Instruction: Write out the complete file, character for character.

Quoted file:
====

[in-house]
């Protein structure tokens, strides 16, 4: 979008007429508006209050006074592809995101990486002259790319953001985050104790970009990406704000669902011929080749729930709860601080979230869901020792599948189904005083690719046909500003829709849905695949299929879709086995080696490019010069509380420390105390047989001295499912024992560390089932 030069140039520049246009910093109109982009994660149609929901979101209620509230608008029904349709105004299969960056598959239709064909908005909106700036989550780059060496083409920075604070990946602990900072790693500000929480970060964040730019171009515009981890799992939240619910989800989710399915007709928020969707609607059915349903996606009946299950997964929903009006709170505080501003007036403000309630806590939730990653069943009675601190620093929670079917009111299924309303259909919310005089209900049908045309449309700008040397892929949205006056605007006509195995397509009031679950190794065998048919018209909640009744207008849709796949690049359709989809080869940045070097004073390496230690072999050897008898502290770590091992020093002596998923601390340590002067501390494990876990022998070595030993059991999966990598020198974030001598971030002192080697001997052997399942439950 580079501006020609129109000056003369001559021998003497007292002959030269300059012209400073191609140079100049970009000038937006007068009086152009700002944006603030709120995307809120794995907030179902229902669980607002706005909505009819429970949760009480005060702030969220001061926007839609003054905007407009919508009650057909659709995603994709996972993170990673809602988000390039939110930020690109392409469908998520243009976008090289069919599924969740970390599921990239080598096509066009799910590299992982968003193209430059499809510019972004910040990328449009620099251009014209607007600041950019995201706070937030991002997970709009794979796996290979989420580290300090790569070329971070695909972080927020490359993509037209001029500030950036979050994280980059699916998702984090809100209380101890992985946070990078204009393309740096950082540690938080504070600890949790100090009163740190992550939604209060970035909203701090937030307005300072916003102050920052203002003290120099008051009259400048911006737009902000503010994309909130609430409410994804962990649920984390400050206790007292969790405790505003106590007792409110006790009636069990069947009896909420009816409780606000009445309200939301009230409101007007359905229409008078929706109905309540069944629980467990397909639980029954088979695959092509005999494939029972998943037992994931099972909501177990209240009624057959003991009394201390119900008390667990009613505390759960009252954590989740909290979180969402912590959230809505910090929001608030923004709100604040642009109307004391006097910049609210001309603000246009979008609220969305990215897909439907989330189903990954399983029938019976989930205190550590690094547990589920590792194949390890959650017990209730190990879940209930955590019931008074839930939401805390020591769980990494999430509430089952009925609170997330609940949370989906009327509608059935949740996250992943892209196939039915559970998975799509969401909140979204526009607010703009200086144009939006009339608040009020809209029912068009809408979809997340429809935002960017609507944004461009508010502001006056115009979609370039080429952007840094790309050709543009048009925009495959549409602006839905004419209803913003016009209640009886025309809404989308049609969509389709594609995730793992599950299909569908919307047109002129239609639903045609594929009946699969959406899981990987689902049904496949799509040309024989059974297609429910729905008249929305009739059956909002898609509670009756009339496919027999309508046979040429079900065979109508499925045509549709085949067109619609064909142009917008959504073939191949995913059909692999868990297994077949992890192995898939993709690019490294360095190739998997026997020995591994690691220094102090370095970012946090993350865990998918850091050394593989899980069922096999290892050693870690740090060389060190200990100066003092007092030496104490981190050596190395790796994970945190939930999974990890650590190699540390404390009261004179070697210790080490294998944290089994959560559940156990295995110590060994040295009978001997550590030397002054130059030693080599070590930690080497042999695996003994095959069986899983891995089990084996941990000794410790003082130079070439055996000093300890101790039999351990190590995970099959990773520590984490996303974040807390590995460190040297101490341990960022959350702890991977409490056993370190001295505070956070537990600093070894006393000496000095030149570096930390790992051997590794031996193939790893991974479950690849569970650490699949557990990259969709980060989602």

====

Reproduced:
[in-house]
């Protein structure tokens, strides 16, 4: 979008007429508006209050006074592809995101990486002259790319953001985050104790970009990406704000669902011929080749729930709860601080979230869901020792599948189904005083690719046909500003829709849905695949299929879709086995080696490019010069509380420390105390047989001295499912024992560390089932 030069140039520049246009910093109109982009994660149609929901979101209620509230608008029904349709105004299969960056598959239709064909908005909106700036989550780059060496083409920075604070990946602990900072790693500000929480970060964040730019171009515009981890799992939240619910989800989710399915007709928020969707609607059915349903996606009946299950997964929903009006709170505080501003007036403000309630806590939730990653069943009675601190620093929670079917009111299924309303259909919310005089209900049908045309449309700008040397892929949205006056605007006509195995397509009031679950190794065998048919018209909640009744207008849709796949690049359709989809080869940045070097004073390496230690072999050897008898502290770590091992020093002596998923601390340590002067501390494990876990022998070595030993059991999966990598020198974030001598971030002192080697001997052997399942439950 580079501006020609129109000056003369001559021998003497007292002959030269300059012209400073191609140079100049970009000038937006007068009086152009700002944006603030709120995307809120794995907030179902229902669980607002706005909505009819429970949760009480005060702030969220001061926007839609003054905007407009919508009650057909659709995603994709996972993170990673809602988000390039939110930020690109392409469908998520243009976008090289069919599924969740970390599921990239080598096509066009799910590299992982968003193209430059499809510019972004910040990328449009620099251009014209607007600041950019995201706070937030991002997970709009794979796996290979989420580290300090790569070329971070695909972080927020490359993509037209001029500030950036979050994280980059699916998702984090809100209380101890992985946070990078204009393309740096950082540690938080504070600890949790100090009163740190992550939604209060970035909203701090937030307005300072916003102050920052203002003290120099008051009259400048911006737009902000503010994309909130609430409410994804962990649920984390400050206790007292969790405790505003106590007792409110006790009636069990069947009896909420009816409780606000009445309200939301009230409101007007359905229409008078929706109905309540069944629980467990397909639980029954088979695959092509005999494939029972998943037992994931099972909501177990209240009624057959003991009394201390119900008390667990009613505390759960009252954590989740909290979180969402912590959230809505910090929001608030923004709100604040642009109307004391006097910049609210001309603000246009979008609220969305990215897909439907989330189903990954399983029938019976989930205190550590690094547990589920590792194949390890959650017990209730190990879940209930955590019931008074839930939401805390020591769980990494999430509430089952009925609170997330609940949370989906009327509608059935949740996250992943892209196939039915559970998975799509969401909140979204526009607010703009200086144009939006009339608040009020809209029912068009809408979809997340429809935002960017609507944004461009508010502001006056115009979609370039080429952007840094790309050709543009048009925009495959549409602006839905004419209803913003016009209640009886025309809404989308049609969509389709594609995730793992599950299909569908919307047109002129239609639903045609594929009946699969959406899981990987689902049904496949799509040309024989059974297609429910729905008249929305009739059956909002898609509670009756009339496919027999309508046979040429079900065979109508499925045509549709085949067109619609064909142009917008959504073939191949995913059909692999868990297994077949992890192995898939993709690019490294360095190739998997026997020995591994690691220094102090370095970012946090993350865990998918850091050394593989899980069922096999290892050693870690740090060389060190200990100066003092007092030496104490981190050596190395790796994970945190939930999974990890650590190699540390404390009261004179070697210790080490294998944290089994959560559940156990295995110590060994040295009978001997550590030397002054130059030693080599070590930690080497042999695996003994095959069986899983891995089990084996941990000794410790003082130079070439055996000093300890101790039999351990190590995970099959990773520590984490996303974040807390590995460190040297101490341990960022959350702890991977409490056993370190001295505070956070537990600093070894006393000496000095030149570096930390790992051997590794031996193939790893991974479950690849569970650490699949557990990259969709980060989602």